Second, although the grievant did violate the spirit and intent of the rule which prohibits the making of false statements of any kind, his offense was relatively innocuous because it was not for the purpose of allowing him to gain anything of monetary value. Instead, it was simply a foolish, albeit serious, error in judgment on the part of the grievant, when he misled the Company in an effort to provide an acceptable justification for leaving work without permission.
Finally, it is a widely accepted arbitral principle that disciplinary action should be designed to correct improper behavior rather than punish the offender, and that discharge should be reserved for either extremely serious offenses or for instances where the employee has failed to make a positive response to corrective measures. In this case there is no compelling evidence to suggest that the grievant is beyond redemption or will continue to be a problem employee if he is given another chance. He should be advised, however, that if he does not learn from this experience and correct what heretofore has been an insubordinate attitude and lack of concern for his job, his future employment will be in serious jeopardy.
As to remedy I have concluded that the grievant is entitled to reinstatement with full seniority but without back pay for lost earnings or other benefits. In essence, the discharge is being converted to a lengthy disciplinary suspension. The reasons for this conclusion are two fold. First, in light of the fact that the grievant did commit a serious offense, a back pay award would unjustly reward him and unfairly penalize the Company. Second, this penalty will send a message to other employees that similar acts of dishonesty will not be tolerated and can have severe disciplinary consequences.
In accordance with the foregoing opinion and for the reasons set forth therein the grievance is sustained in part and denied in part. The Company is hereby directed to reinstate the grievant with full seniority but without back pay for lost earnings and other benefits.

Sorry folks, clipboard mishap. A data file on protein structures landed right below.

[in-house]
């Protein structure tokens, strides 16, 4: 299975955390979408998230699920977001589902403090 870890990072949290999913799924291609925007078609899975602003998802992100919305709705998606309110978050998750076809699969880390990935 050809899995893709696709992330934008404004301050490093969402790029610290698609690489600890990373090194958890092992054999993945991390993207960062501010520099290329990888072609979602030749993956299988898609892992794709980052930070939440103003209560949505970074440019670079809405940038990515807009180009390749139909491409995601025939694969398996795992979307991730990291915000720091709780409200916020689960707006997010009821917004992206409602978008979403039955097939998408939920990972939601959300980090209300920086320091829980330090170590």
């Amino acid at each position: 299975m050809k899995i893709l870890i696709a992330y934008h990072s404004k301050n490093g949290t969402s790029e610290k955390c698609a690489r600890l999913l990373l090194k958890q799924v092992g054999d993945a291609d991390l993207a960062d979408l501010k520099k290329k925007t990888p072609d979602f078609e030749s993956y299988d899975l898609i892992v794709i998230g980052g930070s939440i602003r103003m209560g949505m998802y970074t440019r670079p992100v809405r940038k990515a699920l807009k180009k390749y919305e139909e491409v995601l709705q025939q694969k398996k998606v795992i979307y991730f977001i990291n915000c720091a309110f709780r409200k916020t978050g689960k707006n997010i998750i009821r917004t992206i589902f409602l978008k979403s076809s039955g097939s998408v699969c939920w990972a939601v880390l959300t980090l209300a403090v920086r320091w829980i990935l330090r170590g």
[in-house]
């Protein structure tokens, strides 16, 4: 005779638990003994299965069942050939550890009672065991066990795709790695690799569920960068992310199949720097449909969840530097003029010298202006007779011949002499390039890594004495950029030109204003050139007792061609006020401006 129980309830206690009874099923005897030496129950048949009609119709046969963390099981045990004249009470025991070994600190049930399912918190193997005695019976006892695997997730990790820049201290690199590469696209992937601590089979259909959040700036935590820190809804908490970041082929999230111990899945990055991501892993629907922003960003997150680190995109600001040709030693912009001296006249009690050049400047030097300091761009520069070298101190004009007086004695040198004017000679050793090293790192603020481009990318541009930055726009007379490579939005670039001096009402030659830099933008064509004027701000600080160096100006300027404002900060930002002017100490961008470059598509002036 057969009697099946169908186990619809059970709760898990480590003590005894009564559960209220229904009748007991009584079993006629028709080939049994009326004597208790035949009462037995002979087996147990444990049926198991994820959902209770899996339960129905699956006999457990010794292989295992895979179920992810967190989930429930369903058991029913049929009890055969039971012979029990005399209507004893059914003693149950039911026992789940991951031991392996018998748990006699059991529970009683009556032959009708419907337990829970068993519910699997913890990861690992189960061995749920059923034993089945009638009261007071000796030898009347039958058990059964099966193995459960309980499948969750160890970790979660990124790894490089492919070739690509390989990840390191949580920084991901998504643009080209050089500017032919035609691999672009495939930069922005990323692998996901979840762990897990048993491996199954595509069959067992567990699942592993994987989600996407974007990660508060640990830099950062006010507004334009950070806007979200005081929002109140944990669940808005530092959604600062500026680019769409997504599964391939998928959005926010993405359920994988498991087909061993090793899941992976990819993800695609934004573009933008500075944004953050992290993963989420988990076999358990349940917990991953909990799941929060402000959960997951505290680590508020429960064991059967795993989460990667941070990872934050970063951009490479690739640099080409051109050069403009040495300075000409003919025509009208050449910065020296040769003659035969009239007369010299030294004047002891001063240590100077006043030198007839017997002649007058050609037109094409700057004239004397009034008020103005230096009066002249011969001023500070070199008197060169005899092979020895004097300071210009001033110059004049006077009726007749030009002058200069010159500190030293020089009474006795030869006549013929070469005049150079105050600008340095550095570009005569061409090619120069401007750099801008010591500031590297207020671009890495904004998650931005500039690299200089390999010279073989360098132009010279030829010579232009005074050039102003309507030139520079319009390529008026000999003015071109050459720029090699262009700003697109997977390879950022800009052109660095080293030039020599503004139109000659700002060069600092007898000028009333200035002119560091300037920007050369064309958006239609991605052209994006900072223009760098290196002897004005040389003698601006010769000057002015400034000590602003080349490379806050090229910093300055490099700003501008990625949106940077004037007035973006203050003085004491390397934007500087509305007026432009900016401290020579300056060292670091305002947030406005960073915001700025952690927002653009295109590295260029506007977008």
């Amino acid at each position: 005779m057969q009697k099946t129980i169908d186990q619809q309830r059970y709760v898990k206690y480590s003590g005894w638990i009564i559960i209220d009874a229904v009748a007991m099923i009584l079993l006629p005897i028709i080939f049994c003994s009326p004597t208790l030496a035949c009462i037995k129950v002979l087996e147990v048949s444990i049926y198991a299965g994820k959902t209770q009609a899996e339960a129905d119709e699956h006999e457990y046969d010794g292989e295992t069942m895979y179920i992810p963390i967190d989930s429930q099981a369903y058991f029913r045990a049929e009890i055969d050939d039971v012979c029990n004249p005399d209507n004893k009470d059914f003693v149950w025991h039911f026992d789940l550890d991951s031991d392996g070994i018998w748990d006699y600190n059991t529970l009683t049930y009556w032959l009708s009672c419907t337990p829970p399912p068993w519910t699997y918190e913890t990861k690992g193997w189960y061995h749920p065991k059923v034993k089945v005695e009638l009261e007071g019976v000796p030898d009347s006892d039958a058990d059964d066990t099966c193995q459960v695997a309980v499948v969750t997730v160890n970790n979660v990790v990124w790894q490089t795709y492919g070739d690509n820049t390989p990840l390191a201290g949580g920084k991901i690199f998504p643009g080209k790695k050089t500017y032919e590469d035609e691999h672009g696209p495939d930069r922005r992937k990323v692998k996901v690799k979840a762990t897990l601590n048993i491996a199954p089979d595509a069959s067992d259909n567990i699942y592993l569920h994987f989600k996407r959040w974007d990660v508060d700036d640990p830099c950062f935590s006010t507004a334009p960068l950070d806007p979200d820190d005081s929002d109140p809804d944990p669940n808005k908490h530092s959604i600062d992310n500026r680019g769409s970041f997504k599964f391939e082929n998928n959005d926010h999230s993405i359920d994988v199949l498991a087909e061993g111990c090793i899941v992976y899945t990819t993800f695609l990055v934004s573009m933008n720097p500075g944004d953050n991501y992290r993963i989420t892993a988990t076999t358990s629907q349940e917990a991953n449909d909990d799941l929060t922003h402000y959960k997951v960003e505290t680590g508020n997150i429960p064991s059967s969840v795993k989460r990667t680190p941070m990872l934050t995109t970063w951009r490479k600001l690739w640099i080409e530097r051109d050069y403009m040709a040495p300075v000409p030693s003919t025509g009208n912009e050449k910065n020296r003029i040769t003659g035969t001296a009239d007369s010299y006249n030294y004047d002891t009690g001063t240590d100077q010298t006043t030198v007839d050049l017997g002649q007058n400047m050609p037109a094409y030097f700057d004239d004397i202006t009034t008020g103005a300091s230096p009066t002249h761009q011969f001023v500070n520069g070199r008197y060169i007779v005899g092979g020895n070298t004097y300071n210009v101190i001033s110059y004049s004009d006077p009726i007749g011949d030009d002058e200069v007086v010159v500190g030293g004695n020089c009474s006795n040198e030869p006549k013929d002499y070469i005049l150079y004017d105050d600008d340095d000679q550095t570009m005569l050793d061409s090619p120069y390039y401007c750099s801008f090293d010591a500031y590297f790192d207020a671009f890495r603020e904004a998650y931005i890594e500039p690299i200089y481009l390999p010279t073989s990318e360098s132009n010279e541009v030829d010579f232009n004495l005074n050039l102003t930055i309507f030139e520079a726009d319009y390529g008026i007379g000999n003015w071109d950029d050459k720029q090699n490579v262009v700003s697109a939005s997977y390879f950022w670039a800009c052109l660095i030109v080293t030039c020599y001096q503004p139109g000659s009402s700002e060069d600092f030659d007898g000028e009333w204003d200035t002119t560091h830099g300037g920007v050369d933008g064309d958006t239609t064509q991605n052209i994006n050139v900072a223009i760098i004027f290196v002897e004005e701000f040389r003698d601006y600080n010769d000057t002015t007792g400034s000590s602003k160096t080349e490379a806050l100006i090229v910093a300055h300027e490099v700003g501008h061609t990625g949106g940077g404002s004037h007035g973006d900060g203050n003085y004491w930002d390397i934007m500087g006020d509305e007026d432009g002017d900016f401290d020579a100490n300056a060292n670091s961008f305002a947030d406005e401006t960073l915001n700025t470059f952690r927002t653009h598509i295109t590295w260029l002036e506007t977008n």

Stanley H. Sergent
September 7, 2002
Mr. Michael E. Norton
Mr. Charles Armstrong
Enclosed herewith are two copies of my Opinion and Award in the above-captioned dispute. Also enclosed is my statement for services rendered and expenses incurred in this regard. It has been a pleasure to assist you in this matter and I will look forward to the opportunity to be of service in the future.
Please advise me as to whether or not you consent to publication of the award. If you decline to respond to this inquiry within the next thirty (30) days, I will assume that you have no objection.
Very truly yours,
Stanley H. Sergent
Cc: Jim Neal
September 7, 2002
Mr. Michael E. Norton
Mr. Charles Armstrong
Grievance No. 7832
To fee: (Travel, hearing, study, and preparation) $3,600.00
Airfare and airport parking
TOTAL FEE AND EXPENSES: $4,279.89
Amount to be paid by the Employer ....................................................................................................$2,139.94
Amount to be paid by the Union ..........................................................................................................$2,139.94
(Taxpayer Identification Number - 65-0264789)
Please remit payment to Stanley H. Sergent at the Sarasota, Florida, office
Mr. Michael E. Norton
Mr. Charles Armstrong
Post Office Box 8173 Portland, OR 97207Phone: 877 399-8028